How to File a Bond Claim in Michigan
Understanding how to file a bond claim is an integral part of working in construction. No one ever plans on having their payment withheld from them, but when it happens, you’ll be glad that bond claims exist: It could be the only way to get the payment you and your company are owed.
One of the most important things to consider when filing a payment bond claim is where the project is taking place. Each state has its own set of rules and deadlines that must be followed in order for your claim to be deemed valid. Michigan builders’ laws and rules are largely dictated by the state’s Little Miller Act.
To help contractors and suppliers struggling to obtain due payment, ConstructionDisputes.com has created a unique communication and document management platform. Using our platform, you’ll be able to best manage the notices and legal documents needed to motivate a project owner or contractor to issue of nonpayment. Should you need to file a bond claim as part of this process, our platform can also be used to manage that process and the documents required.
Learn About the Michigan Little Miller Act and Bond Claim Eligibility
Before beginning the bond claim process, you should first be sure to familiarize yourself with Michigan bond rules under the state’s Little Miller Act. Like in other states, the Michigan Little Miller Act was put in place to protect laborers and material suppliers from nonpayment by a project’s prime contractor. The law requires the prime contractor on any public project valued at $50,000 or more to post both a performance bond and a payment bond worth at least 25% of the contract’s worth.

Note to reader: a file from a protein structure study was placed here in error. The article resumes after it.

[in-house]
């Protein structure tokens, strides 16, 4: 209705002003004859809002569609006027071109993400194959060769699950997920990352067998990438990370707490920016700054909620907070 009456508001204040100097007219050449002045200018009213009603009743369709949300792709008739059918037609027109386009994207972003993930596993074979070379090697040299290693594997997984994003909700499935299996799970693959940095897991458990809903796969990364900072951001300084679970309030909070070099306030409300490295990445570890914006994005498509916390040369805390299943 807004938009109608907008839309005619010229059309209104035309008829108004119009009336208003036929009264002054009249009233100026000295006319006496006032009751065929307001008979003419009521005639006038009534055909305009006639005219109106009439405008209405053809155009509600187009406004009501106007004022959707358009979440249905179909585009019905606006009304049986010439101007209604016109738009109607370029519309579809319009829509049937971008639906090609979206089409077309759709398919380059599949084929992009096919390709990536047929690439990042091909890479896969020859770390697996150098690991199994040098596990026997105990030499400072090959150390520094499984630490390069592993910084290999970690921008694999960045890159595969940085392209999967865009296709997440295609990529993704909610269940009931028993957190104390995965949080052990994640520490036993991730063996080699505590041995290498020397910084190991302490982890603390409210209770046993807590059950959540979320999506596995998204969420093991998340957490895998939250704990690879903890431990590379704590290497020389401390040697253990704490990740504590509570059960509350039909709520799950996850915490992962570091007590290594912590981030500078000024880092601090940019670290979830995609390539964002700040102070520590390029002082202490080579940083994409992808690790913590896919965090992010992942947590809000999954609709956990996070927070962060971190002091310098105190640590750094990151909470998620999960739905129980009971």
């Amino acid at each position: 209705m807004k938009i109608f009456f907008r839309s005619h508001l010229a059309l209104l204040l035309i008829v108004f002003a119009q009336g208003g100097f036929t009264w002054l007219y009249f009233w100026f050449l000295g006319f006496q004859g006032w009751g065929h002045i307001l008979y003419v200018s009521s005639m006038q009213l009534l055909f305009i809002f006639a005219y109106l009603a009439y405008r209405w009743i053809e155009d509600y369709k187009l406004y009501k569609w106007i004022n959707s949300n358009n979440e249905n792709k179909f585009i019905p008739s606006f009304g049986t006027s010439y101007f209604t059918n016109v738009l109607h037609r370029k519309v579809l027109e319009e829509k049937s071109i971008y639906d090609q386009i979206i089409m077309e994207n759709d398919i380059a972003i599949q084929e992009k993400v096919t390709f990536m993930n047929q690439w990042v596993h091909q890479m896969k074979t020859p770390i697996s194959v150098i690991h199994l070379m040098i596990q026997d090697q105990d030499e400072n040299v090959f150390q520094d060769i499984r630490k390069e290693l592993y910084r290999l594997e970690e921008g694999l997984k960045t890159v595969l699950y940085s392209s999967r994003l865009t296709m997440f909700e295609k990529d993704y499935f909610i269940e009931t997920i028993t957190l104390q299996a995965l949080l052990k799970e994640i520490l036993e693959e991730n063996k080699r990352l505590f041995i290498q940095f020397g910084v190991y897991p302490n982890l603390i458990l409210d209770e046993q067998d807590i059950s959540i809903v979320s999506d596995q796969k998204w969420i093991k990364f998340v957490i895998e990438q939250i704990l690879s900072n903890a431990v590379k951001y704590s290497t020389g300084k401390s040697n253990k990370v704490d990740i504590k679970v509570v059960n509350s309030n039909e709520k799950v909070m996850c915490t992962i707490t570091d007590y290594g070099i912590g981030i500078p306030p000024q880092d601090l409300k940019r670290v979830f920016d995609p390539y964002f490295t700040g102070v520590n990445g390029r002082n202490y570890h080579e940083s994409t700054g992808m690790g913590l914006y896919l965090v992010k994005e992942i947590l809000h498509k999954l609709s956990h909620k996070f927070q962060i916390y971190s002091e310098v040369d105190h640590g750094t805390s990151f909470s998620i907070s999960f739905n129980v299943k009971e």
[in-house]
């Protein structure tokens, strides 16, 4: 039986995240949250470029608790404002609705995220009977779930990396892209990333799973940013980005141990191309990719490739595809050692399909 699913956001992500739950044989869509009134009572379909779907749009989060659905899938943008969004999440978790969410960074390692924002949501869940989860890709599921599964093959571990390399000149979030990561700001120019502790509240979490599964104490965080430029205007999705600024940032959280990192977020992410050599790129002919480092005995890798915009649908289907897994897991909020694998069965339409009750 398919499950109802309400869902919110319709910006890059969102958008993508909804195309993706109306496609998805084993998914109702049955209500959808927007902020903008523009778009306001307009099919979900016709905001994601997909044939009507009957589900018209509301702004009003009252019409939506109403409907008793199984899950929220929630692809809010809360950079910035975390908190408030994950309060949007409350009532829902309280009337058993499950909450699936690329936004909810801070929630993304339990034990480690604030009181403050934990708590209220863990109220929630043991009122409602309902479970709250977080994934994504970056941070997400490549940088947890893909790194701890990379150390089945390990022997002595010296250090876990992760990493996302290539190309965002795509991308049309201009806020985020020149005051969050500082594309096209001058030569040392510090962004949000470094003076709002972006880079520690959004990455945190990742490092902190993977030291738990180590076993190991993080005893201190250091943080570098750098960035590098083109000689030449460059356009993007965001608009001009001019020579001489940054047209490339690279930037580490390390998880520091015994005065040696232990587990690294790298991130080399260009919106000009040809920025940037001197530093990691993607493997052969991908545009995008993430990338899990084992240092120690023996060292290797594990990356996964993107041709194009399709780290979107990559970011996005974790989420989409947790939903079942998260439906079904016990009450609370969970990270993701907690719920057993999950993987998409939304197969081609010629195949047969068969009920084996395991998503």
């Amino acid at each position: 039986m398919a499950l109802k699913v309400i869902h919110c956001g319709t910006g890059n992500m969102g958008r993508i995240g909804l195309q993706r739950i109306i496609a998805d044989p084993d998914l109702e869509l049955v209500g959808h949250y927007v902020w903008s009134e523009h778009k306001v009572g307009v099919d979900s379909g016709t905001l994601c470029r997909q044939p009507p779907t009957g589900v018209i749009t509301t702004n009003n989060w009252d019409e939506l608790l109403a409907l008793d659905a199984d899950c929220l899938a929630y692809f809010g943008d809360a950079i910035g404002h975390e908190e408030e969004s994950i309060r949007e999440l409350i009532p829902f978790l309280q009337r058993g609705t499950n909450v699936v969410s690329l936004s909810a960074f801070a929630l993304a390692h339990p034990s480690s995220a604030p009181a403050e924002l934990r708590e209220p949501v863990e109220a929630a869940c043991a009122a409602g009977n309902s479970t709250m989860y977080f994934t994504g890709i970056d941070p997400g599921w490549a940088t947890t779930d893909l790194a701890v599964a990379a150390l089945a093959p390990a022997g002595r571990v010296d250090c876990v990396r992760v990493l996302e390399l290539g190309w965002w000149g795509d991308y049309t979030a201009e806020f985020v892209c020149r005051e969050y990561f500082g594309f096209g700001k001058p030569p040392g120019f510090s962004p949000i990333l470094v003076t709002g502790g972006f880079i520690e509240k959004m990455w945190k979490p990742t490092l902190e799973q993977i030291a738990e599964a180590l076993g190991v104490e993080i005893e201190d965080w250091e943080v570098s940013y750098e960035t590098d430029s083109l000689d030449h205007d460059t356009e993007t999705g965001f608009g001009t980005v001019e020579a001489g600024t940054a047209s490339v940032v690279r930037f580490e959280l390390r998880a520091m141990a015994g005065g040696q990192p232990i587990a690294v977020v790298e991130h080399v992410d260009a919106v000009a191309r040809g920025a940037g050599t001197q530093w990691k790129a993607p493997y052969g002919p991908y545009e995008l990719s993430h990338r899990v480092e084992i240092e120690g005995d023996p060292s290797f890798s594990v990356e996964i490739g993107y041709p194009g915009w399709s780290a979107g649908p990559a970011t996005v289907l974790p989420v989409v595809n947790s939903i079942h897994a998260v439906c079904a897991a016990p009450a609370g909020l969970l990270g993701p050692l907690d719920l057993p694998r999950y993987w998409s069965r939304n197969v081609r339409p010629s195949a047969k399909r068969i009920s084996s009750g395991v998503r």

However, the right to make a claim against these surety bonds does not cover everyone on a project. In Michigan, the Little Miller Act states that anyone who provided labor or materials to a prime contractor or subcontractor has the right to make a claim against a construction bond. Anyone below the third tier, though, such as suppliers to suppliers, is not covered by the Little Miller Act and therefore cannot make a claim against the bond.
File a Notice of Furnishing
Like in most other states, once you’ve determined whether or not you’re eligible to make a claim, the first step is to send a preliminary notice. In Michigan, this is referred to as a Notice of Furnishing. Anyone who didn’t directly contract with the prime contractor, such as suppliers or second-tier laborers, is required to send this notice in order to secure their right to make a claim. Even if you did contract directly with the prime contractor, sending one anyway can help strengthen your claim down the line.
Similar to the process for filing a mechanic’s lien, Michigan bond laws require that you meet certain deadlines in order to file a claim. The Michigan bond statute of limitations states that this notice must be sent to the general contractor within 20 days of the first time you provided either labor or materials to the project. In the notice, be sure to include a description of the project, the labor and/or materials you supplied to the project, and the contact information for the party who hired you.
File a Notice of Intent
Though not technically required in order to file your claim, filing a Notice of Intent is a smart move to make when dealing with a nonpayment situation. It can often prevent you from having to file a claim at all because it tells the surety company, prime contractor, and project owner that unless you receive your payment, you’ll have no choice but to make a claim. They’ll want to avoid claims whenever possible, and this notice serves as the last warning before proceeding to that stage.
Make a Payment Bond Claim in Michigan